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San Miguel High seniors leave mark, a piece at a time

Citizen Staff Writer



San Miguel High School’s 24 seniors want to leave their mark and start a tradition for classes to come.

The seniors are working on a mosaic to represent Native American cultures and hoping future classes will add to it.

Last year, Native American students said they wanted input on the design of the school’s prayer garden.

San Miguel’s president, Elizabeth Goettl, formed a committee of Native American students to discuss their ideas.

By mid-March, local artist Allan Mardon was approached to paint a mural on the prayer garden wall.

Mardon, who came here from Canada, is known for his painting “The Battle of Greasy Grass,” which depicts Custer’s last stand and hangs in the Whitney Gallery of Western Art in Cody, Wyo.

Mardon said he could not complete the mural on time for San Miguel, 6601 S. San Fernando Road, and a mosaic project was suggested to involve students.

Most of the tile was donated and the school purchased the tools to cut it.

Mardon arranged the layout, design and color sketch of the mosaic, but students provided the research and manpower.

Students learned how to cut and lay the tile. They worked in groups on different pieces of the mosaic during art classes. Mardon and art teacher Melissa Schwindenhammer oversaw them.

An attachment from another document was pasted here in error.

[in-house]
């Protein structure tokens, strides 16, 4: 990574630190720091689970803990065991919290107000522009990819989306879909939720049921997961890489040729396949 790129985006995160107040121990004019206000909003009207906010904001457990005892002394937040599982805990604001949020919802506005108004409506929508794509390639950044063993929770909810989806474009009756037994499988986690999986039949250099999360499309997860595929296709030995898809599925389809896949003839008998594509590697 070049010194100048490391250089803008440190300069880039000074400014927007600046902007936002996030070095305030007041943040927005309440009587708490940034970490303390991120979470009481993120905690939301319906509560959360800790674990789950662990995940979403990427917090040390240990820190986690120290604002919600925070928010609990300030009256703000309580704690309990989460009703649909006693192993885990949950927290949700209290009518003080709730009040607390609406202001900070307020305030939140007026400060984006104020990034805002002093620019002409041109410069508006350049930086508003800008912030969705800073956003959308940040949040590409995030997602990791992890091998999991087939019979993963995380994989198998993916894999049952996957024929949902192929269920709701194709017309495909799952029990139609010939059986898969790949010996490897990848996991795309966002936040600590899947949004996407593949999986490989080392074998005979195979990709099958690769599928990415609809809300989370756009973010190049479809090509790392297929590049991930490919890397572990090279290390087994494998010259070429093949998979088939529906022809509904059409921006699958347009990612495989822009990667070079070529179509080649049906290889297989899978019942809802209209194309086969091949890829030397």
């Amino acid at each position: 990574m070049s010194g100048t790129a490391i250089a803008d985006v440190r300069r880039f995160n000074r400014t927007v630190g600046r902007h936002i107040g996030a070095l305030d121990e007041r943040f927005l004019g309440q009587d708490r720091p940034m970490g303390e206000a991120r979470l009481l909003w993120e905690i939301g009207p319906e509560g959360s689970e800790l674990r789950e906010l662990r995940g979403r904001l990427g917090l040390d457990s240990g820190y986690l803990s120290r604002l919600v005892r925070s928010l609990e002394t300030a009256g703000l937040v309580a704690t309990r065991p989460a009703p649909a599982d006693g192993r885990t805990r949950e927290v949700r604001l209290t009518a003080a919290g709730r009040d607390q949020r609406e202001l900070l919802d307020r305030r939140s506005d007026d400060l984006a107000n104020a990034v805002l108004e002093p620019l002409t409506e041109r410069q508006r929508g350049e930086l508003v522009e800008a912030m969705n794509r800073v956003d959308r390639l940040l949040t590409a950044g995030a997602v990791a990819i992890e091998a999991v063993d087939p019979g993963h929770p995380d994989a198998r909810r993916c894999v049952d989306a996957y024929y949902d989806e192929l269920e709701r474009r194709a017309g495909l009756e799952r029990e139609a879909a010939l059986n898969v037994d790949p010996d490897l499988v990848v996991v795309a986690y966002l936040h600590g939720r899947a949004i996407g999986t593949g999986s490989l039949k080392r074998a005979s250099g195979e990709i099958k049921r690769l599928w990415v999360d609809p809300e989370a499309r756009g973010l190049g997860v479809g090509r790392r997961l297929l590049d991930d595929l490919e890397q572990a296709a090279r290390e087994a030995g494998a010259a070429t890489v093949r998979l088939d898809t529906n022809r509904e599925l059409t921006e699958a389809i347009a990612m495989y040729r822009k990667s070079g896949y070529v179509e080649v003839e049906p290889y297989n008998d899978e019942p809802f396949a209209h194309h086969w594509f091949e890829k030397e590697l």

They also researched important symbols of Native American cultures, including a Pascua Yaqui crescent, a Hopi cloud and an Apache star.

The Tohono O’odham, Taos Pueblo and Ojibwe are also represented.

About 10 percent of students at San Miguel are Native Americans.

Mardon said it was important that the mosaic represent the students and that he “wanted it to be them, mistakes and all.”

A stone statue of the Virgin of Guadalupe, an important religious symbol in Mexican culture, already stood in the garden to represent students of Mexican descent.

The students also found a way to incorporate their school colors and a symbol – a phoenix – to represent the senior class.

The project has brought the class together, students said, but they had to learn a new art form.

“Usually you’re used to just drawing and stuff like that. It takes you out of your comfort zone,” said Jose Herrera, 18.

Mardon said, “I had a time where I had to get these kids to understand they weren’t tiling a bathroom.”

Mardon is receiving a small compensation, but mostly giving his time and energy, Schwindenhammer said.

Mardon said he is enjoying his time with the students, finding them to be “very receptive, very diligent, very industrious and an absolute treasure.”

Although Danny Figueroa, 18 has no Native American ancestry, he said it was important to work hard on the mosaic out of respect for the cultures of others. “Then when we’re done, it’s going to make us really proud of each other because we worked so hard.”

Lauren Jensen, 17, said, “It brought us closer to Native Americans that are here and we understand more about their culture and their traditions.”

The mosaic will be unveiled March 19, during the first “Evening of the Arts” at San Miguel.

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